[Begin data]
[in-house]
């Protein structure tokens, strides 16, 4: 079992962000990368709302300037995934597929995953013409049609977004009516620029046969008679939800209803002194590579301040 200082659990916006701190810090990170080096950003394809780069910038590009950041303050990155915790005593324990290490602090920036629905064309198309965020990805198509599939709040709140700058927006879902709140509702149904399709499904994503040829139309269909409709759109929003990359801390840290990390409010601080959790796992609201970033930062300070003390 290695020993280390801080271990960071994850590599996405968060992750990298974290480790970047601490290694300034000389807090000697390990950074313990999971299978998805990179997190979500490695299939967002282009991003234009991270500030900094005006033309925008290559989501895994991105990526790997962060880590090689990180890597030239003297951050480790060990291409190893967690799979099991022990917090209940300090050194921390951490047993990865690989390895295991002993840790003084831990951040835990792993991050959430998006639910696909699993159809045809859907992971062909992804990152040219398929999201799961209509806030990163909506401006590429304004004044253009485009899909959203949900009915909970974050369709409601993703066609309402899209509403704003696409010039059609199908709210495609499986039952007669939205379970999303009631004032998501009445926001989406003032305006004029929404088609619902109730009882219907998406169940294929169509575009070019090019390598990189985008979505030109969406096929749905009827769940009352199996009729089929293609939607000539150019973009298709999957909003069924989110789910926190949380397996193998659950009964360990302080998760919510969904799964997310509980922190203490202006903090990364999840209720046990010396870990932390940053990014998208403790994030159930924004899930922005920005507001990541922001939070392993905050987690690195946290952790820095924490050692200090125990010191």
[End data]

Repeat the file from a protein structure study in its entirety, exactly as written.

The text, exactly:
[in-house]
């Protein structure tokens, strides 16, 4: 079992962000990368709302300037995934597929995953013409049609977004009516620029046969008679939800209803002194590579301040 200082659990916006701190810090990170080096950003394809780069910038590009950041303050990155915790005593324990290490602090920036629905064309198309965020990805198509599939709040709140700058927006879902709140509702149904399709499904994503040829139309269909409709759109929003990359801390840290990390409010601080959790796992609201970033930062300070003390 290695020993280390801080271990960071994850590599996405968060992750990298974290480790970047601490290694300034000389807090000697390990950074313990999971299978998805990179997190979500490695299939967002282009991003234009991270500030900094005006033309925008290559989501895994991105990526790997962060880590090689990180890597030239003297951050480790060990291409190893967690799979099991022990917090209940300090050194921390951490047993990865690989390895295991002993840790003084831990951040835990792993991050959430998006639910696909699993159809045809859907992971062909992804990152040219398929999201799961209509806030990163909506401006590429304004004044253009485009899909959203949900009915909970974050369709409601993703066609309402899209509403704003696409010039059609199908709210495609499986039952007669939205379970999303009631004032998501009445926001989406003032305006004029929404088609619902109730009882219907998406169940294929169509575009070019090019390598990189985008979505030109969406096929749905009827769940009352199996009729089929293609939607000539150019973009298709999957909003069924989110789910926190949380397996193998659950009964360990302080998760919510969904799964997310509980922190203490202006903090990364999840209720046990010396870990932390940053990014998208403790994030159930924004899930922005920005507001990541922001939070392993905050987690690195946290952790820095924490050692200090125990010191």